Travel Guides for Design Snobs

Ever wish you could find a travel guide that had as much personality as the place you were visiting? Sure, Frommers and Lonely Planet have plenty of solid information, but they’re not very pretty too look at. I recently stumbled across the London-based Herb Lester, which produces some of the most gorgeously illustrated, cheerily written city guides I’ve seen.


A little about them, via the Herb Lester Associates website:

“We research, write, print and distribute travel guides to the world’s great cities. We seek out the well-used and much-loved, and enjoy the extraordinary as well as the everyday. Old bookshops and new coffee shops, park benches and dive bars, hat shops and haberdashers: this is the world according to Herb Lester.”


So not only do a get a comprehensive guide to your locale of choice—off-the-beaten paths included—you also get what are essentially beautifully-wrought maps that could easily be framed and hung on the wall once you return from your trip.

In other words, happy shopping.

Images via herblester.com

 

Tahiti in Photos, Pt. II

The discovery of Tahiti’s interior beauty was spectacular, but I couldn’t resist my time at the beach, either. The competition for the nicest beach in Tahiti is a tight one, but here are the notes I took while sunbathing:

Beaches on Tahiti:
Pointe Venus: Black sand beach, home of the historical lighthouse
Radisson Public Beach: Also black sand, but considerably less crowded and cleaner
Le Meridien Public Beach: Great snorkeling, but tons of sea slugs
Plage de Maui: A heckuva drive, but not crowded, some of the best snorkeling around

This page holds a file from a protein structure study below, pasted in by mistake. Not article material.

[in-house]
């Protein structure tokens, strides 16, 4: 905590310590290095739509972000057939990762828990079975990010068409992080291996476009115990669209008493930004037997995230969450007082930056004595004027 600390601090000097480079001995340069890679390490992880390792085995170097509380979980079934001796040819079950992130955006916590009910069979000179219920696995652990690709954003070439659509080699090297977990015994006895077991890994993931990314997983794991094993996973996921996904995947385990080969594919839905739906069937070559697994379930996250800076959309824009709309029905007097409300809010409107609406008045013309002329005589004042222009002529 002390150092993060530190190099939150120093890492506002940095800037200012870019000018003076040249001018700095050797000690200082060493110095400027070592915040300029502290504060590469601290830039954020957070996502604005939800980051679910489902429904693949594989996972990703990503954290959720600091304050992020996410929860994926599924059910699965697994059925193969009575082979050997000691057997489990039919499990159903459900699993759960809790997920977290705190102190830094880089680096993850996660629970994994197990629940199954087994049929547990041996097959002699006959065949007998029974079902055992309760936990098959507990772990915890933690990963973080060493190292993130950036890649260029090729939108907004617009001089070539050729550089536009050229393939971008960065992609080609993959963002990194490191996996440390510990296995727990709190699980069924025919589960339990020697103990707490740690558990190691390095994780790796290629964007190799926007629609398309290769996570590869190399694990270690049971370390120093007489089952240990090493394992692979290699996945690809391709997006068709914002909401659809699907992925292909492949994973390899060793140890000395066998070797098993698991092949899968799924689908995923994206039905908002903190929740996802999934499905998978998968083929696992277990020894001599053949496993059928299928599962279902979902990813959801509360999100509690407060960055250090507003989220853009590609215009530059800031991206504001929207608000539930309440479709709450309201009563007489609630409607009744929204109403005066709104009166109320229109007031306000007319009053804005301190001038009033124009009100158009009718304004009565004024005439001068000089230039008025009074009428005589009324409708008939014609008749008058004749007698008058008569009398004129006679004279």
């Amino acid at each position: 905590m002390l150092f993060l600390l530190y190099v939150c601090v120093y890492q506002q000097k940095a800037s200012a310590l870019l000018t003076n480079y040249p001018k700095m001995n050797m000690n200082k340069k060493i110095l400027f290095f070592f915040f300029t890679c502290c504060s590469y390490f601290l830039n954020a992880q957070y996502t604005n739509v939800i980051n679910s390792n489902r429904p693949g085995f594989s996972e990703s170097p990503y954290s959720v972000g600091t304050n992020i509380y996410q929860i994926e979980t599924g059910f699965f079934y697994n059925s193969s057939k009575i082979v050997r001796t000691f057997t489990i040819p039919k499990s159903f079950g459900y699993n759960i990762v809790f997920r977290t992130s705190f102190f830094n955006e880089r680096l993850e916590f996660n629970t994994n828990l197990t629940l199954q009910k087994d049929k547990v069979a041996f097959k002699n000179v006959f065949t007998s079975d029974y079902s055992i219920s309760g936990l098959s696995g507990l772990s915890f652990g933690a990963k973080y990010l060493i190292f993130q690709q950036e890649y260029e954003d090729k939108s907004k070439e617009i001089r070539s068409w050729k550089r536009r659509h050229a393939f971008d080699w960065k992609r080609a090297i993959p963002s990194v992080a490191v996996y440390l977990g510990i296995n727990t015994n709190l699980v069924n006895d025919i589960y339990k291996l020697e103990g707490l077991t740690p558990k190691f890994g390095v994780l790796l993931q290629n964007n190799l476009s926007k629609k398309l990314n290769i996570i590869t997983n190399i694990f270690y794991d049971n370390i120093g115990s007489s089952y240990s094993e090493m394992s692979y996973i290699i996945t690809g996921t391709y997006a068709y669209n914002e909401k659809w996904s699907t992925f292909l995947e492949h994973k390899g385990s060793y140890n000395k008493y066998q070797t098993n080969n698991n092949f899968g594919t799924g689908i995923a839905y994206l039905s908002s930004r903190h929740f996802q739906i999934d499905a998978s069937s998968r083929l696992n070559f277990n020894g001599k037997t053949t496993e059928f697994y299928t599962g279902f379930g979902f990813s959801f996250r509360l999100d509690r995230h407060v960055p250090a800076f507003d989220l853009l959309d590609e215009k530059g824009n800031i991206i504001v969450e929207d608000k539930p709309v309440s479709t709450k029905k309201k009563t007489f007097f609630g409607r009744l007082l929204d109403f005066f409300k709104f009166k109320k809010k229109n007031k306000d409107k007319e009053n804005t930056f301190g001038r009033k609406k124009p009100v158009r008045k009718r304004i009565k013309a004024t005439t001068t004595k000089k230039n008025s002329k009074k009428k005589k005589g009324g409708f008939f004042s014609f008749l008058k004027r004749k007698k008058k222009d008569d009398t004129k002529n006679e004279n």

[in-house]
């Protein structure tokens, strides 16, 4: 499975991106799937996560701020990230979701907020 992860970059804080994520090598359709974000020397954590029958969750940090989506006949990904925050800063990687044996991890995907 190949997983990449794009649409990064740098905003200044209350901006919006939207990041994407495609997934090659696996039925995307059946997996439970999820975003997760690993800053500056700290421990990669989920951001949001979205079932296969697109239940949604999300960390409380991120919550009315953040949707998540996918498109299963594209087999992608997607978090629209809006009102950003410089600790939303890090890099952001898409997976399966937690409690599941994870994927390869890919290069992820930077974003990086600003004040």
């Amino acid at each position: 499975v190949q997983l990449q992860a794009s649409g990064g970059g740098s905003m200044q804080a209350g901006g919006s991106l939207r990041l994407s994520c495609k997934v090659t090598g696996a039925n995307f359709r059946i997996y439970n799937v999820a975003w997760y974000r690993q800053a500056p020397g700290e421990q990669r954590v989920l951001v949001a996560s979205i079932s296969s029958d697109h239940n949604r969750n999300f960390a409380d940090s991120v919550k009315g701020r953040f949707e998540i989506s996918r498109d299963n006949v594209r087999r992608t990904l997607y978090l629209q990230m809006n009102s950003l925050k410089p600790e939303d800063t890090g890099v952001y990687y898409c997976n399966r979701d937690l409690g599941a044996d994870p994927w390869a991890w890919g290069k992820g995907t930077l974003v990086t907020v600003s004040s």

Beaches on Mo’orea:
Tem’aa: Not very good snorkeling, but clear sand for frolics and swimming

Cheap Eats: The Roulottes of French Polynesia

993980_970032849361_1055521967_nEvery guidebook writes about them—the roulottes of Tahiti. Tahiti, which is one of the more expensive island getaways, boasts a wide selection of restaurants and eateries. But the places to go if you want an authentic island experience (and want to eat with real Tahitians) are les roulottes, small groups of Tahitian food trucks, clustered in neighborhoods and pull-offs around the island. Here’s a run-down of my favorites and their specialties.


First off, the roulottes of Place To’ata. Place To’ata is located in downtown Papeete, right on the wharf. Cons? Parking can be a little tricky, as it doesn’t have a lot. Pro? It’s the widest array of roulottes on the island, and right on the water besides. Despite the variety, one roulotte rises to the top: Chez Mamy. Their steak frites, a staple of roulotte fare, is excellently seasoned, char-grilled (literally) to perfection. Beyond that, they offer an excellent selection of Chinese dishes and seafood.

If you’re staying beyond the city (say, in Le Meridien or Manava Suite Resort or a pension) Chez Vatea in Punuaiaa should be on your radar. They were one of the cheapest roulottes we found, offering ample parking and even more ample portions. Seriously huge plates heaped with fries, chicken, steak, veggies, rice…amazing. They share the parking lot of 2 + 2 Elementary School with a dessert roulotte, whose nutella crepes are to die for.

If you’re staying on the other side of Papeete (in the Radisson area) Chez Jacob should definitely be on your radar. Grab a seat and butter up your freshly slicedbaguette as you wait for your meat to come off the grill—if the butter and fresh herbs don’t get your stomach rumbling, the smells from the barbecue certainly will!

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(Poulet citrus and steak frites from Chez Mamy)

Tahiti in Photos, Pt. I

When I say that I’ve just gotten back from Tahiti, the first thing people ask is “How were the beaches?” That’s a fair question, since the pristine beaches, crystal clear waters, and myriads of swirling fish in brightly-colored coral are the hallmarks of Tahitian tourism (and believe me, I’ll have another whole post dedicated to just those sorts of shots). But something I really enjoyed this trip was getting to see the interior of the island—the lush green foliage, the thickly dark soil, the jagged crags of rock that make up the perfect foil for all that winsome blue.